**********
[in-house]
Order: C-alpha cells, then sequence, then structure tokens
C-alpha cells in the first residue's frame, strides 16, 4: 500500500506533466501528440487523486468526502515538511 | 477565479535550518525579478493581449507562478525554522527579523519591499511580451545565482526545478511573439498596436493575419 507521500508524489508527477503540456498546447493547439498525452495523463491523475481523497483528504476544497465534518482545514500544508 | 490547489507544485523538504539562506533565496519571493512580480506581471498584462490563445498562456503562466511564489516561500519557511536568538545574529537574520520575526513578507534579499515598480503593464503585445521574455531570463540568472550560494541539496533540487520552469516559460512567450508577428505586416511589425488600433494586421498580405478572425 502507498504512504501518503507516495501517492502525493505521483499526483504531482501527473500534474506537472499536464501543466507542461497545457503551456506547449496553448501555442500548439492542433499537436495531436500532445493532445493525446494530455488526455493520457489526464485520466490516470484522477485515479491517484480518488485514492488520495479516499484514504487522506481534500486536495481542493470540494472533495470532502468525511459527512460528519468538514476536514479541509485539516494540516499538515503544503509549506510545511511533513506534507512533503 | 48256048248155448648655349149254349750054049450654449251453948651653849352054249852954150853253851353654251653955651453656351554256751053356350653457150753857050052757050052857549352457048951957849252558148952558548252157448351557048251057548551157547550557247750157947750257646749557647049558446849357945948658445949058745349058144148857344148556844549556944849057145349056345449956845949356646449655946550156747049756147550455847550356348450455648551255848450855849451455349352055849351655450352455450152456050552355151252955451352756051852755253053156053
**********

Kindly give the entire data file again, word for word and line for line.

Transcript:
[in-house]
Order: C-alpha cells, then sequence, then structure tokens
C-alpha cells in the first residue's frame, strides 16, 4: 500500500506533466501528440487523486468526502515538511 | 477565479535550518525579478493581449507562478525554522527579523519591499511580451545565482526545478511573439498596436493575419 507521500508524489508527477503540456498546447493547439498525452495523463491523475481523497483528504476544497465534518482545514500544508 | 490547489507544485523538504539562506533565496519571493512580480506581471498584462490563445498562456503562466511564489516561500519557511536568538545574529537574520520575526513578507534579499515598480503593464503585445521574455531570463540568472550560494541539496533540487520552469516559460512567450508577428505586416511589425488600433494586421498580405478572425 502507498504512504501518503507516495501517492502525493505521483499526483504531482501527473500534474506537472499536464501543466507542461497545457503551456506547449496553448501555442500548439492542433499537436495531436500532445493532445493525446494530455488526455493520457489526464485520466490516470484522477485515479491517484480518488485514492488520495479516499484514504487522506481534500486536495481542493470540494472533495470532502468525511459527512460528519468538514476536514479541509485539516494540516499538515503544503509549506510545511511533513506534507512533503 | 48256048248155448648655349149254349750054049450654449251453948651653849352054249852954150853253851353654251653955651453656351554256751053356350653457150753857050052757050052857549352457048951957849252558148952558548252157448351557048251057548551157547550557247750157947750257646749557647049558446849357945948658445949058745349058144148857344148556844549556944849057145349056345449956845949356646449655946550156747049756147550455847550356348450455648551255848450855849451455349352055849351655450352455450152456050552355151252955451352756051852755253053156053